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Dialect Proverbs
Our first lesson in life?
In a nursery rhyme
Lu piccineddu miu, quandu nascìu
Lu Papa a Roma la missa cantàu
Nu panarieddu de denaru nchìu
E allu piccinnu miu li lu donàu

[When my baby was born,
The Pope in Rome sang the Mass,
He filled a basket with money
And offered it to my child]
by Alberto Sobrero
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Bruno Maggio. China

We have seen more than once that proverbs, in peasant society, took the shape of a motto which was simple to learn by heart and had the apparent aim of describing aspects of human life, while its real aim was to establish and impose modes of behaviour which in substance responded to the need to conserve a certain social order. In practice, it worked like a para-legislative source.

The problem was, how to instil in man the obligation to follow these precepts if there were no instruments to force him to do so, to set and dish out the penalties? Or rather, how can you implement a ‘moral suasion’ which leads to certain forms of behaviour in a profound and lasting way, from the cradle to the grave, merely by means of oral tradition?

Here is an in direct answer: by means of early-onset, permanent training. A capillary, daily, effort, insistent and drill-like repetition and reinforcement of the message, in the guise of an occasionally catchy, often peremptory and sometimes threatening saying, not repeated only during those few hours one spends in school, but every hour of the day, every day; not pronounced by those who are paid to do it, but by those who are disinterested and convinced of the opinions they give freely (ones parents, workmates and friends) on every occasion and in every circumstance. From one’s early years, even months.

For example with nursery-rhymes, like the one below. Let’s look at it carefully. The guise is fascinating and is composed of a metric scheme which means it is easy to memorize: four hendecasyllables rhyming alternately, each line split into two hemistichs (Lu piccineddu miu / quandu nascìu // Lu Papa a Roma / la missa cantàu // Nu panarieddu / de denaru nchìu // E allu piccinnu miu / li lu donàu); the rhythm is easy and pleasant to hear. ‘Piccinneddu miu’, which starts the first line opens the fourth too, creating a sort of internal rhyme. With these metrical expedients and a simple well-spaced rhythm, it creates an atmosphere of serene sweetness, a climate of joyous intimacy, a festive air. It is the intimate dialogue, almost carnal, between the mother and her baby who she is cradling and getting to sleep.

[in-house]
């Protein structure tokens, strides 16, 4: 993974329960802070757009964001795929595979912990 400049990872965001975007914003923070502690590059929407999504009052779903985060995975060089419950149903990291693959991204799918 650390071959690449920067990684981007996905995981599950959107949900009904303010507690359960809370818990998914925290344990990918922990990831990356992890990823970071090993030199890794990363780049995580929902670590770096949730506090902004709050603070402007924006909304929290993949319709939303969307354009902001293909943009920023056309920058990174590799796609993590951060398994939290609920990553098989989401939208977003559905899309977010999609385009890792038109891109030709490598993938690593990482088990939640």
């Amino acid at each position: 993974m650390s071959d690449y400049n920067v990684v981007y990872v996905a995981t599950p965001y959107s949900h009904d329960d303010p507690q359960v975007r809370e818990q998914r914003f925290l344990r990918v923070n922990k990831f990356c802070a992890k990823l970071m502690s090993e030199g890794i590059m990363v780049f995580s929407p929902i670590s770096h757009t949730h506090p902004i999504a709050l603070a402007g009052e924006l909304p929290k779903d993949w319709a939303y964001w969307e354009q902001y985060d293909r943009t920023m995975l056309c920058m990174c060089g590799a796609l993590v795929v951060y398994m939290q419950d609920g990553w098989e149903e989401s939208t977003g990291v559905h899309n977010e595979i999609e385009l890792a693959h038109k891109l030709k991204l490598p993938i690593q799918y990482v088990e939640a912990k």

What is the content of this intimate, cosy, maternal message? The general sense is: I am happy because I am the mother of a lucky baby; and you are lucky because even the pope has celebrated a sung mass for you, he’s filled a basket with money and given you it.

The absolute values focussed on here – connected to happiness – are religion and money. Religion is symbolized by the supreme figure of the Pope and the solemn rite of the sung mass; the abundance of money is overwhelming. Money and religion are the peak of happiness: but it is a mythical happiness, not to be achieved by common mortals (who will never see the Pope, will never have a sung mass, and will never see a basketful of money). Not a concrete outlook but a myth, a distant destination to make towards. In these four lines we already have the values of reference, the distant horizons of a society, on which the child, when grown-up, must base his life.

It’s just a nursery rhyme: the baby is only a few months old, but the instillation of a value system and rules of life has already begun, at a cheerful pace and with a simple song: these are the unwritten laws that will govern its future.

It will be the job of proverbs to carry on the good work, repeating and boosting the message, so as to create, day by day, a system of norms which may not be written, but are stronger and more forceful than the law books.

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